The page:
Haveman Sees Project Through
For a year, he oversaw the rebuilding of health services for 26 million people in war-torn Iraq. He's also a member of the Medical Center Board on Mackinac Island, which has a year-round population of 523.
"All the issues are the same. You're just on a different stage," Haveman said. "All the dynamics you deal with at a small agency, whether they be budgets or strategic planning or recruitment or training or protocols or policies, they might be this small at a smaller agency; at a bigger agency, the dynamics are the same, it's just wider."
Four years after leaving the Iraq Coalition Provisional Authority as senior advisor for health, Haveman is president of his own consulting group, which consists of himself, assisted by his wife, Barb, and a revolving set of contacts he's made in a career that started at Bethany Christian Services in Grand Rapids.
"I can pull people in as I need them for various projects," he said.
He publishes a weekly newsletter about health care issues for several hundred subscribers. He helped the Mackinac Straits Hospital and Health Center secure a loan for a new building. Among his clients are insurance companies, a security firm and the Substance Abuse and Mental Health Services Administration of the federal Department of Health and Human Services.
In December, he joined the board of directors of a small Canadian electronic medical records public company called MedcomSoft. Traded on the stock exchange in Toronto, the firm, which is struggling financially despite winning awards for its products, reported a net loss of $4 million for the first three quarters of fiscal 2008. The CEO, a physician, was replaced earlier this month on an interim basis by a former investment banker as the company figures out how to tap into the U.S. health care market.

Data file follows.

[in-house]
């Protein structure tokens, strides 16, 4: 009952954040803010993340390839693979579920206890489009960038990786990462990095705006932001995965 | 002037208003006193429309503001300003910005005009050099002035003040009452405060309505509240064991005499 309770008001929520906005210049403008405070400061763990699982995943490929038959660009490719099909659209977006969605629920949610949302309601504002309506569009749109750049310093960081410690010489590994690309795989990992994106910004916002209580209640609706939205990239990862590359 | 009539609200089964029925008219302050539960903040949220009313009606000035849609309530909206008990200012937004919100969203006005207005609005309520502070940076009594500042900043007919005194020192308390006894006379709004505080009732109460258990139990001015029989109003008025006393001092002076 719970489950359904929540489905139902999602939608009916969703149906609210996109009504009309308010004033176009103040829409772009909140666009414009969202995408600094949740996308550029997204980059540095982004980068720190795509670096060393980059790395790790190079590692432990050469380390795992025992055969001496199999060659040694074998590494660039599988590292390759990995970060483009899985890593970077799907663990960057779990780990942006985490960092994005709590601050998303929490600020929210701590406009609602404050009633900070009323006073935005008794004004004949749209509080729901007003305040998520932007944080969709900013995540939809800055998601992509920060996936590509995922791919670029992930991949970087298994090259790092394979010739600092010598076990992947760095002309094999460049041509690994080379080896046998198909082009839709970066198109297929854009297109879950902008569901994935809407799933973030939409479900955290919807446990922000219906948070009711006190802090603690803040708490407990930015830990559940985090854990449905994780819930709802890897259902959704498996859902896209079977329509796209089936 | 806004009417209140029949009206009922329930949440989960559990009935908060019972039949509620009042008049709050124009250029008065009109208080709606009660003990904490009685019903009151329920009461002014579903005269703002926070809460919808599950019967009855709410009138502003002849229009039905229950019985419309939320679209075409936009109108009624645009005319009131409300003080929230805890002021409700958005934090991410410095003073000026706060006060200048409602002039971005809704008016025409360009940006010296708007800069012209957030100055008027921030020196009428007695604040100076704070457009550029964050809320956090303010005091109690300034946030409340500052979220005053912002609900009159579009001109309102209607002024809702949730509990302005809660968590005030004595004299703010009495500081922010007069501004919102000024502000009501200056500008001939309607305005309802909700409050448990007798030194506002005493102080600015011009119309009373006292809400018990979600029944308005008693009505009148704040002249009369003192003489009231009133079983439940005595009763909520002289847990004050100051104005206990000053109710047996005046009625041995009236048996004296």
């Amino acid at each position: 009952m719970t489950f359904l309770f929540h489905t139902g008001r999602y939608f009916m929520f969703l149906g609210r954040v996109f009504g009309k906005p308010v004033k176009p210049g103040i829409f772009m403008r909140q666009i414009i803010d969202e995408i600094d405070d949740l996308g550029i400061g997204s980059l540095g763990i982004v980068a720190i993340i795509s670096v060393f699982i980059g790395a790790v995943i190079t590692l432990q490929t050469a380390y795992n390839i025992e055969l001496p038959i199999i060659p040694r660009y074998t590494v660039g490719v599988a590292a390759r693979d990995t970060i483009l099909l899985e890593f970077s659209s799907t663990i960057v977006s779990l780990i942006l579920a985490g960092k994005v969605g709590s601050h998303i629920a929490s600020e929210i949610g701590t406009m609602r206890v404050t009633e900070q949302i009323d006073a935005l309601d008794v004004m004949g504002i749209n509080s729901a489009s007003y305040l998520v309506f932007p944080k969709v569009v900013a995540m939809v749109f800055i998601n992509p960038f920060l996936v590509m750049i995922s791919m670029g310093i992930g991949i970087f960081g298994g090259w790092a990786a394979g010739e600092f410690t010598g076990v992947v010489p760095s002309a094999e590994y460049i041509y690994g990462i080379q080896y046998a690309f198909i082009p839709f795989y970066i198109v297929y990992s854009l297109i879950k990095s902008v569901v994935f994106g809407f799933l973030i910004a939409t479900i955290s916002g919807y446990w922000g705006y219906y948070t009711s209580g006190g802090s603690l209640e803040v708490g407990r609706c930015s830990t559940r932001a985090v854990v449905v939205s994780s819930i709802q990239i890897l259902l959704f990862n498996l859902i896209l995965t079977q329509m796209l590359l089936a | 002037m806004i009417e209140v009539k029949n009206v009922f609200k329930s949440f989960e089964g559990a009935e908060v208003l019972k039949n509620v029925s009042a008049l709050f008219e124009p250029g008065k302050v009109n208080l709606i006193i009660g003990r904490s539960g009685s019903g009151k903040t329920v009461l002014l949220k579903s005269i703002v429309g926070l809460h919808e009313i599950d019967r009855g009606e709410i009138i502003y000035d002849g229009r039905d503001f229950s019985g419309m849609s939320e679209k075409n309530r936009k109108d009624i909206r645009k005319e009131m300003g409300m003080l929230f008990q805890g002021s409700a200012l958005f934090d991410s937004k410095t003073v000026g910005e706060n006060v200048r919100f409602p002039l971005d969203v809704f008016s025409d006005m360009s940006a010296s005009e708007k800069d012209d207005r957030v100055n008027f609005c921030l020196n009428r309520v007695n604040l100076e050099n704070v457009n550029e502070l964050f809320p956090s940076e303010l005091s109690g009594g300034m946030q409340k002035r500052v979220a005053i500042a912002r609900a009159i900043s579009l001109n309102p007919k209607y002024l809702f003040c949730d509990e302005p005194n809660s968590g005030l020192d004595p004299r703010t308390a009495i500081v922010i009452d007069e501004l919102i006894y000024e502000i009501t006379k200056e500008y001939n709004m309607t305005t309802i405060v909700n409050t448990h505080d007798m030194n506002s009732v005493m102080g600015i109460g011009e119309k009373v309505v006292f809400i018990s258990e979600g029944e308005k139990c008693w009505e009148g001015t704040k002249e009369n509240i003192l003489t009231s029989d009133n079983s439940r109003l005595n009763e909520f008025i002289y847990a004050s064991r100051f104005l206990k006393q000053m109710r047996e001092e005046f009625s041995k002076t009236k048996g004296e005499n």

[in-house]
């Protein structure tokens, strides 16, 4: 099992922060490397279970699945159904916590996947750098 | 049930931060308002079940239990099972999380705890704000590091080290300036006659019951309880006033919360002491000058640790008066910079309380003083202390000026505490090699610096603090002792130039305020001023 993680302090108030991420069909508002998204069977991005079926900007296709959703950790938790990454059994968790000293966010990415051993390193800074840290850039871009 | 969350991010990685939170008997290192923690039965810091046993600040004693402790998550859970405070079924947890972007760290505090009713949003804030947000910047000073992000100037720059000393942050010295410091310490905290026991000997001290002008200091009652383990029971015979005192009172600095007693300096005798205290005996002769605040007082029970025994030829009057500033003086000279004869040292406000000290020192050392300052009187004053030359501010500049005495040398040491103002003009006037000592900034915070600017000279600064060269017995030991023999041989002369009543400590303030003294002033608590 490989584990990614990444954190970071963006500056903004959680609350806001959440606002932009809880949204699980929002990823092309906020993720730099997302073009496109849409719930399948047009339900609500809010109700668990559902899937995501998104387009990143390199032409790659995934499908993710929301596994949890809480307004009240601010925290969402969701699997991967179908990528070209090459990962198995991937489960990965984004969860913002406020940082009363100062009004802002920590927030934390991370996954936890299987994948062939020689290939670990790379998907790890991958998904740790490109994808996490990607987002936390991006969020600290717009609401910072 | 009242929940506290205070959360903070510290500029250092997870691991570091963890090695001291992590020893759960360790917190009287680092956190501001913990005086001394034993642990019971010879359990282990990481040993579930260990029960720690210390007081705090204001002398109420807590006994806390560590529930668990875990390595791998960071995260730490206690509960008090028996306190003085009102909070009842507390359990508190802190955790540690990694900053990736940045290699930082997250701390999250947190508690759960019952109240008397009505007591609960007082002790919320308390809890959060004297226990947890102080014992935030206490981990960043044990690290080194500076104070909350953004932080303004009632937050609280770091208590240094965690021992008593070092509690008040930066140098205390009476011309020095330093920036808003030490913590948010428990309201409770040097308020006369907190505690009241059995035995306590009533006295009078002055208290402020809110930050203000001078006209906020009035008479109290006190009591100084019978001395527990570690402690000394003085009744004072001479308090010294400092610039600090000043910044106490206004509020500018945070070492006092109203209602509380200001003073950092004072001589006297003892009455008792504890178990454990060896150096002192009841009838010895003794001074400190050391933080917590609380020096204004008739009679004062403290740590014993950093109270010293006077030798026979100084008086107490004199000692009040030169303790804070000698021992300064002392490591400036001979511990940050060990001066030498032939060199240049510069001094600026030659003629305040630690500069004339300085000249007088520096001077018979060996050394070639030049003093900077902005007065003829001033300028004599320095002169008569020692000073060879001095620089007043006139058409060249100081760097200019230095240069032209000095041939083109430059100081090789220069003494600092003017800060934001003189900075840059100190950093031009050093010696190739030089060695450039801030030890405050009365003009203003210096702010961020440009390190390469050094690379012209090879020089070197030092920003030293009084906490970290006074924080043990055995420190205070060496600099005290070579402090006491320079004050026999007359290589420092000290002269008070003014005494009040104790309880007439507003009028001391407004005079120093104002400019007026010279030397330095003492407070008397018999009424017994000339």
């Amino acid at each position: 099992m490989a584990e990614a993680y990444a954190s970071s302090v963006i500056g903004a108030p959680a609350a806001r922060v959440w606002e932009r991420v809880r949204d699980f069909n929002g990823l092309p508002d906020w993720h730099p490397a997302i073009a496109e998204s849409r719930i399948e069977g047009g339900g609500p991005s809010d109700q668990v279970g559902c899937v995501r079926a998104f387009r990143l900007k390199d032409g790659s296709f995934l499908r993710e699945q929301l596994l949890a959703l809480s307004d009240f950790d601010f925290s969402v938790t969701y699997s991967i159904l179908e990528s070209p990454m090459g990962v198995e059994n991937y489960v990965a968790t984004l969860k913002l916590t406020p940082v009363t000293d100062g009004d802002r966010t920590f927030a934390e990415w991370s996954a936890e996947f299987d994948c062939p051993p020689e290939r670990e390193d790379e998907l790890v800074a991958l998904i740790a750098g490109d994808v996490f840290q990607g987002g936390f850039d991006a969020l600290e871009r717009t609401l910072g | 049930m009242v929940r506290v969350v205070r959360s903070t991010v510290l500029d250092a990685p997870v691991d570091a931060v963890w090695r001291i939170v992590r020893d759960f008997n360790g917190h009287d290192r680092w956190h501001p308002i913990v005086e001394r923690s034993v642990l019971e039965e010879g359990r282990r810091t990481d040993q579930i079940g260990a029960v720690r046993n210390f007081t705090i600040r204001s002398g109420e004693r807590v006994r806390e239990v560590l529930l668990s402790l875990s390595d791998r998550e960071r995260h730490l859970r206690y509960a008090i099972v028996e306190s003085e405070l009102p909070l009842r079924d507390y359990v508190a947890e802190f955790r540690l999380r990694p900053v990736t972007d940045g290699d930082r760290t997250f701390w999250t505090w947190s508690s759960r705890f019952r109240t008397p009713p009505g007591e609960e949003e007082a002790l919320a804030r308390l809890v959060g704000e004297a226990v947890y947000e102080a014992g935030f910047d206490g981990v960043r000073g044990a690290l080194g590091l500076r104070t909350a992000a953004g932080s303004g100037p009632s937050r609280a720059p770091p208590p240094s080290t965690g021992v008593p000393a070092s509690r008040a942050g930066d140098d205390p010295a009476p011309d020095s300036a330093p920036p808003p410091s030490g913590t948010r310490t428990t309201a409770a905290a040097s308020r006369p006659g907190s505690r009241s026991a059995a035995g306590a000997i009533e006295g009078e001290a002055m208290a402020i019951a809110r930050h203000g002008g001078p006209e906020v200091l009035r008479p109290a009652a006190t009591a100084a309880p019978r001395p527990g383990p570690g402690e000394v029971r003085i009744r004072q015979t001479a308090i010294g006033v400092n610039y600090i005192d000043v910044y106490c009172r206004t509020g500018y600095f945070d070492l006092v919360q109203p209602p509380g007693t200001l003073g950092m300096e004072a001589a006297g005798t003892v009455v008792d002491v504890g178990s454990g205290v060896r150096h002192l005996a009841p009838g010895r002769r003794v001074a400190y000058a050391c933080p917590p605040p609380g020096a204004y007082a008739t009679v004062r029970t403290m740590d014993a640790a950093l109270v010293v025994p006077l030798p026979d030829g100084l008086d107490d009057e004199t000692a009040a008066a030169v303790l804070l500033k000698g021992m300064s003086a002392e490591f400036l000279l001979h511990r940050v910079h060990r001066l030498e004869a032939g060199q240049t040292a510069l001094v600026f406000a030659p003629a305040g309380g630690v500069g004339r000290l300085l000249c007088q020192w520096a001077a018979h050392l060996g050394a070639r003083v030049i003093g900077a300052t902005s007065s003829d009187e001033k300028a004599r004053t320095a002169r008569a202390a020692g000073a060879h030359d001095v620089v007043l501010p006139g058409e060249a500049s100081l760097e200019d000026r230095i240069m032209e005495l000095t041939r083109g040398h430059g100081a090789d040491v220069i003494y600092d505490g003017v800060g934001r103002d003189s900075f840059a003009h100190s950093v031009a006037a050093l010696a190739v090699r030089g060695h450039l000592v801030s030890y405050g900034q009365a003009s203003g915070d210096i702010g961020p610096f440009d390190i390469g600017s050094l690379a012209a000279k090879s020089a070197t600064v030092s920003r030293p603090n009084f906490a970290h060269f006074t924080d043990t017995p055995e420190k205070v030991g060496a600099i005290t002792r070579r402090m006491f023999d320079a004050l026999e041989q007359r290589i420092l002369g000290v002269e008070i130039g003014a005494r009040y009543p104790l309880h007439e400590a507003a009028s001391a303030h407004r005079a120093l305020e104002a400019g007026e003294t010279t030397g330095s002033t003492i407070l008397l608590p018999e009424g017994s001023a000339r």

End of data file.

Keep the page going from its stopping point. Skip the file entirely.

Haveman also is an investor in a private Texas firm called TelaDoc, which provides over-the-telephone medical consultations. He serves on the company's board of advisers, along with former HHS secretary Tommy Thompson and former astronaut Buzz Aldrin.
"At the same time, we have these millions of people uninsured. And we're paying for it in many ways."
Haveman also is chairman of the Ferris State University board of trustees, to which he was appointed in 2003 for a seven-year term.
"We're the fastest growing university in Michigan over the last five years, percentage wise," he noted of the Big Rapids institution with a fall 2007 enrollment of about 12,500. "When you go to a graduation at Ferris and you see these 1,800 kids walk across and going on to make a difference — that makes all that year of committee work and board meetings and issues you're faced with real easy."
One of Haveman's more recent endeavors is as a member of the Defense Business Board, a 20-member group appointed by the Secretary of Defense t to advise the U.S. Department of Defense on private business management practices to help make the department more efficient.
"This is a group of people who assist Secretary (Robert) Gates on management issues at the Pentagon. We meet quarterly and work on projects," said Haveman.
Haveman grew up in Grand Rapids with two sisters, the middle child of an architect. "I'm one of the few social workers who can understand a balance sheet," said Haveman, who took a degree in sociology and economics from Calvin College in 1966.